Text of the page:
Hazenberg, Evan Nicholas Leo (2012) Language and identity practice : a sociolinguistic study of gender in Ottawa, Ontario. Masters thesis, Memorial University of Newfoundland.
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[S]ocial identity is not usually explicitly encoded by language but rather is a social meaning that one usually infers on the basis of one's sense of [...] linguistic constructions. -- (Ochs, 1993: 289) -- Contemporary theories posit that gender is performative (e.g., Butler, 1990): that it is something one does rather than something one has. Early variationist sociolinguists (e.g., Labov, 1963) saw sex as a social variable, while later researchers (e.g., Livia & Hall, 1997) focused instead on gender, including expressions of sexuality. The study of transsexuality and language variation is a recent addition to the field (e.g., Kulick. 1999). -- This study examines three sociolinguistic variables ([s], intensifiers, and prosodic variation) across a six-cell gender division (straight men and women, queer men and women, and transsexual men and women) in Ottawa, Canada, to investigate the linguistic resources that are used in the construction and presentation of gender. These variables show different patterns of usage across the gender groups, suggesting a relationship between the markedness of a variable (how aware speakers are that it indexes gender) and the strategies speakers adopt in using it. Transsexual speakers avoid using extremely gender-marked forms, while straight men use linguistic cues to distance themselves socially from queer men. These patterns are supported by Bucholtz & Hall's (2005) framework of sociocultural linguistics, which argues for an interactional model of identity and performance.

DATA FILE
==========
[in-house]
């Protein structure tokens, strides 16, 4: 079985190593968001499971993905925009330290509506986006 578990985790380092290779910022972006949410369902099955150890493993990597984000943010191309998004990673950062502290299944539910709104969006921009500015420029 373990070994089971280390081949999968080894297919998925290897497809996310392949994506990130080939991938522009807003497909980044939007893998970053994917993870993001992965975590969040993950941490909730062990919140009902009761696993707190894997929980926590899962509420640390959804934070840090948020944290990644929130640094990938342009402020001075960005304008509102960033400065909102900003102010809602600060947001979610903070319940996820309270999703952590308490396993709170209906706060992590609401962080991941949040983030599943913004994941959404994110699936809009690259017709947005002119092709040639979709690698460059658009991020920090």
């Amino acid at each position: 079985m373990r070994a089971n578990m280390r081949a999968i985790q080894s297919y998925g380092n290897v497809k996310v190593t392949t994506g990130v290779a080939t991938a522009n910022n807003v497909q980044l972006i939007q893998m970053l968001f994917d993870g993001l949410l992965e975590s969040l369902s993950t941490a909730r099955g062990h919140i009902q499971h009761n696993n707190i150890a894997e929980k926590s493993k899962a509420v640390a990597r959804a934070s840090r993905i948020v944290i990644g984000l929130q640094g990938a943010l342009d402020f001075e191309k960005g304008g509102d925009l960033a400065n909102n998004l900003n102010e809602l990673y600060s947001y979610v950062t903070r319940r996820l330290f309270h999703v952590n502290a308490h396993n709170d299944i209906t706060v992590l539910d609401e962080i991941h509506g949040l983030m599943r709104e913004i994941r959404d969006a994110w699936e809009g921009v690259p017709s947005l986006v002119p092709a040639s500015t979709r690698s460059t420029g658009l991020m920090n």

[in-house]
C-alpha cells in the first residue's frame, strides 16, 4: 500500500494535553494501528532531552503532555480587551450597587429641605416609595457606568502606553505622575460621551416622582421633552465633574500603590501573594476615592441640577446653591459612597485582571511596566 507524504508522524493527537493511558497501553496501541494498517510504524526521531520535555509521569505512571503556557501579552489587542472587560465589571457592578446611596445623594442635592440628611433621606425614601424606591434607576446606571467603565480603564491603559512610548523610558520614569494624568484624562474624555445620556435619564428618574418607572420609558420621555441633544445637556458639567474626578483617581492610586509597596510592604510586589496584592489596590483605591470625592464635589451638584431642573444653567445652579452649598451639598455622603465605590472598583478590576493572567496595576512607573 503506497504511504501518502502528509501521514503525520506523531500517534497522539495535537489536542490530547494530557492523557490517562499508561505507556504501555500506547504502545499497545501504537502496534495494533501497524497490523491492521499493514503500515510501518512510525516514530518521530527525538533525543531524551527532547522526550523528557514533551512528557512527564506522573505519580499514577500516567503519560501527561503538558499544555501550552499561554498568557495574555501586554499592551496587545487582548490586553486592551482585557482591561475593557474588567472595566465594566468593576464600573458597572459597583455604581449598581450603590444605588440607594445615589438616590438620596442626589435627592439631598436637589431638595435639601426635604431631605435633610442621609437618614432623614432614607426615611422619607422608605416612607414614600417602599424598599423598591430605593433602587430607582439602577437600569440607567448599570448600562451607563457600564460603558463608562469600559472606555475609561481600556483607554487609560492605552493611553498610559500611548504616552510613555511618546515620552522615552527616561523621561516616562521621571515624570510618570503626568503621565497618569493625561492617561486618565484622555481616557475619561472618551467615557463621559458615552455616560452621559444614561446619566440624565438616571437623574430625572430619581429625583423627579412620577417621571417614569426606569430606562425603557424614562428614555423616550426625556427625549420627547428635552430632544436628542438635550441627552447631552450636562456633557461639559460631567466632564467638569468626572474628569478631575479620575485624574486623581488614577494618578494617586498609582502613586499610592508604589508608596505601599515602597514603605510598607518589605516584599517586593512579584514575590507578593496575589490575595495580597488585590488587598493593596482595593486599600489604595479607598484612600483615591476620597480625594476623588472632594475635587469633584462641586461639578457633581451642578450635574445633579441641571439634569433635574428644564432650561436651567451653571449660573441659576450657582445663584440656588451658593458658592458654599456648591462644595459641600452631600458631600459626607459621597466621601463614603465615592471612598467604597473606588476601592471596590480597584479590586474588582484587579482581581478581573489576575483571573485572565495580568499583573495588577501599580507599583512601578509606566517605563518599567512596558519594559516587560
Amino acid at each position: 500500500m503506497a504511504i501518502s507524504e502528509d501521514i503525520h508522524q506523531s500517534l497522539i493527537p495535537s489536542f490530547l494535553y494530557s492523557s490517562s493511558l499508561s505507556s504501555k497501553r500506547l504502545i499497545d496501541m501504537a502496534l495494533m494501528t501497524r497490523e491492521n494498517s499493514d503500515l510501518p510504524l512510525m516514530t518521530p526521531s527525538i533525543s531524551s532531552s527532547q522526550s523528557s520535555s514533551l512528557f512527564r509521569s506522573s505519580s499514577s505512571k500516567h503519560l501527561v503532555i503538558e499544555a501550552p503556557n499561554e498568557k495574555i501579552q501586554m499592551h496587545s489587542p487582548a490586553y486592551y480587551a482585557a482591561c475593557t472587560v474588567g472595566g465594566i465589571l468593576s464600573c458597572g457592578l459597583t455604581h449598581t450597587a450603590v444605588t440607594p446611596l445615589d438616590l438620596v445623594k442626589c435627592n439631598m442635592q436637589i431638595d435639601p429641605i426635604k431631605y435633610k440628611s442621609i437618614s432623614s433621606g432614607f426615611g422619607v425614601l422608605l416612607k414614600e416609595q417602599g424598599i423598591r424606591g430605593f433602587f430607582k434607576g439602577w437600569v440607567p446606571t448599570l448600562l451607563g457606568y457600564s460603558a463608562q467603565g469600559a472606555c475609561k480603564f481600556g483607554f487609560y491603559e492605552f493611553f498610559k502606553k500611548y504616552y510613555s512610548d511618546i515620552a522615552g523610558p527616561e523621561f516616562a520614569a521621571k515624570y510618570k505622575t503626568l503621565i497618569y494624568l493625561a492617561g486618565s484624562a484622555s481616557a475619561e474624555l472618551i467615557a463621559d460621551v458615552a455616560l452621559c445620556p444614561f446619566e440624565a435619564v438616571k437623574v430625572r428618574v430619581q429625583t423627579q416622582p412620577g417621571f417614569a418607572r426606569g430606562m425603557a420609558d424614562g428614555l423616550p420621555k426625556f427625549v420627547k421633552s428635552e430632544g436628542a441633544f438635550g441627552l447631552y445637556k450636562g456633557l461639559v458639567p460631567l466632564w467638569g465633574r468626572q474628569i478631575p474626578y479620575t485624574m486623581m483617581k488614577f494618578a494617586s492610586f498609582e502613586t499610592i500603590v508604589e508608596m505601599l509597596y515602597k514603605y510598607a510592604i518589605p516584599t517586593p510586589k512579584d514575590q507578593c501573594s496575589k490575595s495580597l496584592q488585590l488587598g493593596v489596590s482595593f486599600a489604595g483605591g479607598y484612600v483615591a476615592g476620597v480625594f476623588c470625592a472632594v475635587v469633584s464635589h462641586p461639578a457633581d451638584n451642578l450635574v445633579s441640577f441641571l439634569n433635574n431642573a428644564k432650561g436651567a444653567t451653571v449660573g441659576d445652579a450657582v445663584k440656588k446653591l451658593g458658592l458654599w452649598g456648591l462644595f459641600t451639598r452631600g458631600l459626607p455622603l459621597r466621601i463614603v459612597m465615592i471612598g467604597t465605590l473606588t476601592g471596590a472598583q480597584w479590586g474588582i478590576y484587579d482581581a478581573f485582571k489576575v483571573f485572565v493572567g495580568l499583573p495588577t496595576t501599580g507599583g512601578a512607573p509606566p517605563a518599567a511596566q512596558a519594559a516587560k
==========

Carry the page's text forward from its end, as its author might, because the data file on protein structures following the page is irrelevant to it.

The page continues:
|Item Type:||Thesis (Masters)|
|Additional Information:||Includes bibliographical references (leaves 117-125).|
|Department(s):||Humanities and Social Sciences, Faculty of > Linguistics|
|Library of Congress Subject Heading:||English language--Social aspects--Ontario--Ottawa; English language--Gender; Language and languages--Sex differences--Ontario--Ottawa; Sociolinguistics--Ontario--Ottawa; Gender identity--Ontario--Ottawa|
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